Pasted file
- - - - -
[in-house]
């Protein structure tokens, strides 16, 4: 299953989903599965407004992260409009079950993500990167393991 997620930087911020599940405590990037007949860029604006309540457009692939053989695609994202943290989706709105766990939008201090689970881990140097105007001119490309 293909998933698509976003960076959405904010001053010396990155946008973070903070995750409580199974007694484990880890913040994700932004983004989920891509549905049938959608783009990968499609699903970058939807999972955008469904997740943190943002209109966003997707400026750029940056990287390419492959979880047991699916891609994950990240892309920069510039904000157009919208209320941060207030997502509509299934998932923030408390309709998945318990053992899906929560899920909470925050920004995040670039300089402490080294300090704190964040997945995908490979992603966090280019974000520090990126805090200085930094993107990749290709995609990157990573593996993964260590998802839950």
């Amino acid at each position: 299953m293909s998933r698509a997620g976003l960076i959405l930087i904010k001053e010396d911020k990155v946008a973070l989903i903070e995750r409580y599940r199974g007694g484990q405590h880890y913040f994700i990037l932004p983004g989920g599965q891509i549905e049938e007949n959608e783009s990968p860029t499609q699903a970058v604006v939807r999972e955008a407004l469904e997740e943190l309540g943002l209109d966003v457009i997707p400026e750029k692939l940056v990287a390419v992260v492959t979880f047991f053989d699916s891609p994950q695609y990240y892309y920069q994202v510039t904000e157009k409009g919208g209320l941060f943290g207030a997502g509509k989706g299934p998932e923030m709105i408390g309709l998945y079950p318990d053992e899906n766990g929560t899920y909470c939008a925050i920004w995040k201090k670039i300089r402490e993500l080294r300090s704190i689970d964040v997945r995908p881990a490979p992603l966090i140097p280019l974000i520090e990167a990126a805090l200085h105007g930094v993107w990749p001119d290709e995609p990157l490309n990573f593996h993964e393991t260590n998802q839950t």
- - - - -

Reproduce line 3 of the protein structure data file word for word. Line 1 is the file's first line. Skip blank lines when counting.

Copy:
């Amino acid at each position: 299953m293909s998933r698509a997620g976003l960076i959405l930087i904010k001053e010396d911020k990155v946008a973070l989903i903070e995750r409580y599940r199974g007694g484990q405590h880890y913040f994700i990037l932004p983004g989920g599965q891509i549905e049938e007949n959608e783009s990968p860029t499609q699903a970058v604006v939807r999972e955008a407004l469904e997740e943190l309540g943002l209109d966003v457009i997707p400026e750029k692939l940056v990287a390419v992260v492959t979880f047991f053989d699916s891609p994950q695609y990240y892309y920069q994202v510039t904000e157009k409009g919208g209320l941060f943290g207030a997502g509509k989706g299934p998932e923030m709105i408390g309709l998945y079950p318990d053992e899906n766990g929560t899920y909470c939008a925050i920004w995040k201090k670039i300089r402490e993500l080294r300090s704190i689970d964040v997945r995908p881990a490979p992603l966090i140097p280019l974000i520090e990167a990126a805090l200085h105007g930094v993107w990749p001119d290709e995609p990157l490309n990573f593996h993964e393991t260590n998802q839950t």